- Ineffective training - traditional training methods taught us that we should take things away from our dogs in order to teach them rules and show them who is in charge. However, by continually snatching things off our dogs, what we are actually training them to think is that we are thieves who will take the things from them they find most precious. Instead of training our dogs to be obedient we can end up teaching them negative behaviours instead.
How to Treat Possessive Aggression
If your dog is showing signs of this undesirable behaviour, the worst thing you can do is to try and forcefully take the item away from them. Not only is this dangerous to you, it doesn’t actually teach your dog anything and won’t resolve the issue. You need to teach your dog that it’s ok for them to trust you with their valuable items and that if they do allow you to touch their resources something good, not bad, will happen.
Train Them Early
The most effective way to prevent your dog from developing possessive aggression is to train them while they’re still a puppy. Showing them, while they're still young, that you handling their food or other possessions does not result in anything negative can help deter this behaviour from developing. While they’re eating, calmly approach them and start softly talking to them and petting them. You can also drop some extra tasty treats into their bowl at the same time. This will teach them that you approaching their food is not something to feel threatened by. Once they seem comfortable with this, you can start gently restraining them and taking their bowl away, followed by praising them and returning their bowl. This same approach can also be used with their toys.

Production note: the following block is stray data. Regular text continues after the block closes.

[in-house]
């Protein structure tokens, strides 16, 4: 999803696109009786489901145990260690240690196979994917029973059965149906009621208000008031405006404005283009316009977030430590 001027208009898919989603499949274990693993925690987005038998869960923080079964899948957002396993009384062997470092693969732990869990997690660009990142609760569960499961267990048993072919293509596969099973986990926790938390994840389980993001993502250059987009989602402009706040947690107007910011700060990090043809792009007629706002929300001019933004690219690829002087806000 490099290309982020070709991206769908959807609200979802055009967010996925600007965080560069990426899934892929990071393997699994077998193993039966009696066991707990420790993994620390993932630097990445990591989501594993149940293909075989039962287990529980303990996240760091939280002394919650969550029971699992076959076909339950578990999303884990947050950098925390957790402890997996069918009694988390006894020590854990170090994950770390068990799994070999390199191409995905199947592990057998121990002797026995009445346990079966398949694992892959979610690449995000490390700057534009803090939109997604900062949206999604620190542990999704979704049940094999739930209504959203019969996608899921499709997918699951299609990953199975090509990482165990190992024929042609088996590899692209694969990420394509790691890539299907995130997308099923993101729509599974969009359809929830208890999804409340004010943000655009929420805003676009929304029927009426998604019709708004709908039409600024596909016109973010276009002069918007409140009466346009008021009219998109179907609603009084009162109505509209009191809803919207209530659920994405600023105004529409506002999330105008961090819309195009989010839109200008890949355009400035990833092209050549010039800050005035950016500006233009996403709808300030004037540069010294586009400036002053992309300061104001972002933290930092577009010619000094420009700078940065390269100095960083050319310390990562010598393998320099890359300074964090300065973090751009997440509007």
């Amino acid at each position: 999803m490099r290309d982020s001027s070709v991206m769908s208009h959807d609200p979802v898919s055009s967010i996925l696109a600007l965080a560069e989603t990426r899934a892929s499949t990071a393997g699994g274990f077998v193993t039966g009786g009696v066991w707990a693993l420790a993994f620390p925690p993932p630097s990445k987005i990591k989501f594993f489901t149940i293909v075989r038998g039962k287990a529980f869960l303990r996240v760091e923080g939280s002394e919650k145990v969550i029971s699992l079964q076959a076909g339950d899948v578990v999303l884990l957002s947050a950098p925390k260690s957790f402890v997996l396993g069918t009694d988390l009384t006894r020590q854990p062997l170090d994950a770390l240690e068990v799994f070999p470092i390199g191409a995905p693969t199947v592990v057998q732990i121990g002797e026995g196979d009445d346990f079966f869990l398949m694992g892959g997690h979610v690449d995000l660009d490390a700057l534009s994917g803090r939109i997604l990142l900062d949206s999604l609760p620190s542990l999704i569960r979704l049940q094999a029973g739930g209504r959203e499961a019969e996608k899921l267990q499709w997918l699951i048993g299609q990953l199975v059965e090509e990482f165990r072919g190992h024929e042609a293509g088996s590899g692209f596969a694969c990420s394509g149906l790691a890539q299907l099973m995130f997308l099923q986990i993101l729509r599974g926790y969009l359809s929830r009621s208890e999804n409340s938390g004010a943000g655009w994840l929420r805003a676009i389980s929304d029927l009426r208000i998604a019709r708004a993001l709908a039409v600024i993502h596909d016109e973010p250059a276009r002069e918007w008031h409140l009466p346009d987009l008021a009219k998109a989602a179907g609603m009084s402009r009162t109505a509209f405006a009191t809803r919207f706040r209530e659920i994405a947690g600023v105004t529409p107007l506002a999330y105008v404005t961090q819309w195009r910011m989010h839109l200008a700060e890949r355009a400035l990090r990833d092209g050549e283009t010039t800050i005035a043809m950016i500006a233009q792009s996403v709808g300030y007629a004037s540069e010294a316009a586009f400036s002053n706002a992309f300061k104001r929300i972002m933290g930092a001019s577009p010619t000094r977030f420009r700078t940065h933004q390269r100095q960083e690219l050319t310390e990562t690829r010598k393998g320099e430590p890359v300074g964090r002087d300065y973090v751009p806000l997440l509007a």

A multi-step conditioning process is a potentially good option if your dog is being extra possessive over their food. Start by placing several bowls around the room that they normally eat in. Put a more bland food into one of the bowls and while they start eating this, add a more tasty food to a different bowl that is a little distance away from the first. While you don’t want to get too close to evoke their aggression, once you have placed the better food, let your dog see you’re offering them a more valuable alternative. Repeat this process, adding better food to each of the remaining bowls. If your dog does show any aggression towards you during this process, be sure to stop.
Give Them More Valuable Resources
Instead of just simply taking away the valuable resource your dog is guarding, replace it with something they would find even more valuable. When your dog starts guarding something, use “drop it” to get them to give up the item to you and then reward them for doing so by giving them an even better treat or toy. Once your dog has been given the extra special reward, you can then give them back the item they were originally guarding. Repeat this every time your dog starts showing possessive aggression and over time they will learn that nothing bad will happen if they don’t protect their things.
Keep the Valuable Possessions Out of Sight
In the early stages of treating their possessive aggression, it can be best to simply keep any items they find valuable away from your dog and only allow your furry friend to have them in a controlled and confined setting, such as a crate. Make sure you keep them well out of reach so your dog doesn’t try stealing them when you’re not looking or not around. From here, you can start trying some of the methods above using items that your dog isn’t as possessive over and work your way up to bringing in their most beloved possessions.
Consult a Professional Trainer
If you find yourself not making any improvements with your own methods or your dog’s behaviour is a bit too aggressive for you to handle on your own, the best option may be to bring in a professional dog trainer. They will be able to figure out the root cause of your dog’s aggression and develop a training program to help them kick the habit.